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UNITED STATES v. WASHINGTON

November 28, 1978

UNITED STATES OF AMERICA, et al., Plaintiffs,
v.
STATE OF WASHINGTON, et al., Defendants


George H. Boldt, Sr. United States District Judge.


The opinion of the court was delivered by: BOLDT

The court has fully reviewed and carefully considered all the evidence of the parties submitted in connection with the above entitled matter including the testimony of the witnesses presented at a hearing held November 29, 1976. The request of the Makah tribe for an additional hearing is hereby denied. None of the evidence offered changes the court's prior conclusion that the Hoko River was an area of joint occupation between the Makah and Lower Elwha. Accordingly, the court's prior ruling on this issue should not be modified.

 The court has fully considered all proposed findings of fact and conclusions of law and those which have not been adopted are rejected as repetitious, argumentative, inaccurate or contrary to the rulings of the court, either in whole or in part. Every finding of fact that may be a conclusion of law is adopted as such.

 FINDINGS OF FACT

 1. The Makah's Motion for Reconsideration was granted to allow the Makah Tribe to present newly discovered archeological evidence relating to the question of control of fishing on the Hoko River. The issues as defined by the Makah Tribe did not include a consideration of rivers other than the Hoko River (Tr. Nov. 29, 1976, p. 81; Makah Memorandum in Support of Relief from Final Order, August 17, 1976, pp. 1-3), and the Lower Elwha Tribe duly preserved its objections to evidence relating to other rivers east of the Hoko River. (Tr. Nov. 29, 1976, pp. 2, 75).

 2. Anthropological evidence was presented by Dr. Barbara Lane for the Lower Elwha Tribe and Mr. Dale Croes for the Makah Tribe. The testimony of each has been thoroughly studied and considered by the court. In considering the credibility of each, the court took into consideration the fact that Mr. Croes has limited experience as an ethnohistorian, and has spent the previous five years emersed in archeological field work at the Hoko and Ozette Rivers. (Tr. Nov. 29, 1976, p. 7). Dr. Lane has had extensive contact and experience with ethnohistorical research and archeology. (Tr. Nov. 29, 1976, p. 126). The court finds that on the question at issue in this proceeding, namely control over treaty-time fishing on the Hoko River, the testimony of Dr. Lane is more credible and convincing than that of Mr. Croes.

 4. Basket remnants found in archeological digs are not conclusive of what people were responsible for making the baskets. (Tr. Nov. 29, 1976, pp. 26, 88). Even if one can establish that a particular basket technology can be considered predominately of one Indian type or another, that fact does not demonstrate that a particular group was in fact the dominant resident of a particular area. (Tr. Nov. 29, 1976, p. 91; "An Early 'Wet' Site on the Mouth of the Hoko River Site" (48CA213) p. 224).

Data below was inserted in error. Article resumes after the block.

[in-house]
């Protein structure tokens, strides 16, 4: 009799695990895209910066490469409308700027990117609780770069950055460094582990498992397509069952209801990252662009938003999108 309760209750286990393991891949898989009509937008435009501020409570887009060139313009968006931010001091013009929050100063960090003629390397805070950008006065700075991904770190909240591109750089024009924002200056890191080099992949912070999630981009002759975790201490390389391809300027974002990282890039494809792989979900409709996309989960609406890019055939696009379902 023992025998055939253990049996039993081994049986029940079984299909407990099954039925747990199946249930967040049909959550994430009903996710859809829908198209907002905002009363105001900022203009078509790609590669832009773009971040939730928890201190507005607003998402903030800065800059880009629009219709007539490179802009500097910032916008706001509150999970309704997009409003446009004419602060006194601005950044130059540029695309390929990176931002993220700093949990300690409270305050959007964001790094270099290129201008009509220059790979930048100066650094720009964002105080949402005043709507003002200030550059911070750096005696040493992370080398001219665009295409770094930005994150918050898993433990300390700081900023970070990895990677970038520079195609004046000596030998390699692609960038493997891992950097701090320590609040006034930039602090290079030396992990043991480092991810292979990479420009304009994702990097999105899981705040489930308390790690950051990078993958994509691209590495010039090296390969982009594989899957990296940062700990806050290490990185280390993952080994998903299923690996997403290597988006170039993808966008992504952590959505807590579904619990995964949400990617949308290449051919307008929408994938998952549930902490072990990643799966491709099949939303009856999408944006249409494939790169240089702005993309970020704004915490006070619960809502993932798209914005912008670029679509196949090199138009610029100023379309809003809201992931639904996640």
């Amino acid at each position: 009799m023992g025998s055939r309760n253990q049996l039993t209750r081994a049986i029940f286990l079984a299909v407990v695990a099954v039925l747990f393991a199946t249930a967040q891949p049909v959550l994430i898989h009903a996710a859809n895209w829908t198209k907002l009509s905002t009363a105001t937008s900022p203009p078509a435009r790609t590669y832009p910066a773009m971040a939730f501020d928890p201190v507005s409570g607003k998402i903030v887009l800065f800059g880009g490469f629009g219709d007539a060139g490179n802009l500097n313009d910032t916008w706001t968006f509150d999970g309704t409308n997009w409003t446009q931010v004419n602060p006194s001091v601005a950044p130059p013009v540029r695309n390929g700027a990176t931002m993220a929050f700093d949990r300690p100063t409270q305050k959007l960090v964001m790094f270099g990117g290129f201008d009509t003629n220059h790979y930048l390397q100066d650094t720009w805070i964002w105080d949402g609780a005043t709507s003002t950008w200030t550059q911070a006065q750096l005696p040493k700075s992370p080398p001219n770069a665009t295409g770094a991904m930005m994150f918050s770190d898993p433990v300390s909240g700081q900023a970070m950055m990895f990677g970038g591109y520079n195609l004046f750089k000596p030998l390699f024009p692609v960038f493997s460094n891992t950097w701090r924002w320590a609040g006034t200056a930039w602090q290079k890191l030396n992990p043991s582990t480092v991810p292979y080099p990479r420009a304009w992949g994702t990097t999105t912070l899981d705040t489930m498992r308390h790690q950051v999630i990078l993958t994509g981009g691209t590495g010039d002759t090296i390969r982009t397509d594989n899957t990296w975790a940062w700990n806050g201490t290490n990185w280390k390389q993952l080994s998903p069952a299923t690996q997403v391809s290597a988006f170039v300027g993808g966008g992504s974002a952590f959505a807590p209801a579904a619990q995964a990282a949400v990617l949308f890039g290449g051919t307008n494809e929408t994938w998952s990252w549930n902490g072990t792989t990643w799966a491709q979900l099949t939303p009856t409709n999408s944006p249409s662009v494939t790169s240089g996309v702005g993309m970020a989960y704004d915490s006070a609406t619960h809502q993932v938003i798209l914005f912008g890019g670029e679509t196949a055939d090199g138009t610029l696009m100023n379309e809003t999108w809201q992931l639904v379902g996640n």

5. There is not a uniform basketry technology with all Salish people. Basket technology varied from the Fraser River to Puget Sound. (Tr. Nov. 29, 1976, pp. 144-145). There have been no wet site excavations done within Clallam territory and therefore it is difficult to compare the baskets found at the Hoko River with the baskets generally made by Clallam people. It is not appropriate to compare such baskets with such general Salish basketry given the difference between the baskets involved. (Id.)

 6. At treaty times the Clallam Indians had a village, which may have been a permanent village, at the Hoko River (Ex. USA 91 (Lane Report on Lower Elwha), pp. 4-7; Aug. 6, 1975, p. 155). In 1854, a year prior to the treaty, Gibbs listed the Hoko as the site of the Clallam village. (Ex. USA 91, supra pp. 5-7). Waterman, writing on the Clallams indicated that the Clallams had a fishing site at the Hoko River. The Hoko River is named in the Treaty of Point No Point as the location of a Clallam village. There is evidence that the Makah people also utilized the Hoko River as a seasonal fishing village. (Tr. Nov. 29, 1976, p. 87).

 7. The archeological evidence did not establish whether the Makah fished with Lower Elwha permission on rivers east of the Hoko River. (Tr. Nov. 29, 1976, p. 83). Similarly, the archeological evidence did not establish or assist in the determination of whether the Makah controlled the Hoko River fishing. (Tr. Nov. 29, 1976, p. 100). The archeological evidence showed that the Makah "occupied" the Hoko River in prehistoric times (Id.) but did not necessarily show occupancy at treaty times. (Tr. Nov. 29, 1976, p. 122).

 8. Ethnohistorical evidence presented was the same as that presented at the July 30, and August 6, 1975, hearings. A re-evaluation of this extant evidence was undertaken by the Makah. (Tr. Nov. 29, 1976, pp. 76-78, 83). Dr. Lane provided an extensive examination of all the information presented. (Tr. Nov. 29, 1976, pp. 126-127, 129, 130, 152-157). Fishing on the Hoko River was exercised jointly by the Lower Elwha and Makah tribes. (Tr. Nov. 29, 1976, pp. 131-132). On the rivers east of the Hoko River fishing was controlled by the Lower Elwha. (Tr. Nov. 29, 1976, p. 152).

 CONCLUSIONS OF LAW

 There having been no testimony or other evidence presented to this court which would support a modification of this court's March 10, 1976, order, that order is affirmed in all respects and particulars. The court's March 10, 1976, findings of fact and conclusions of law are hereby incorporated by reference and made ...


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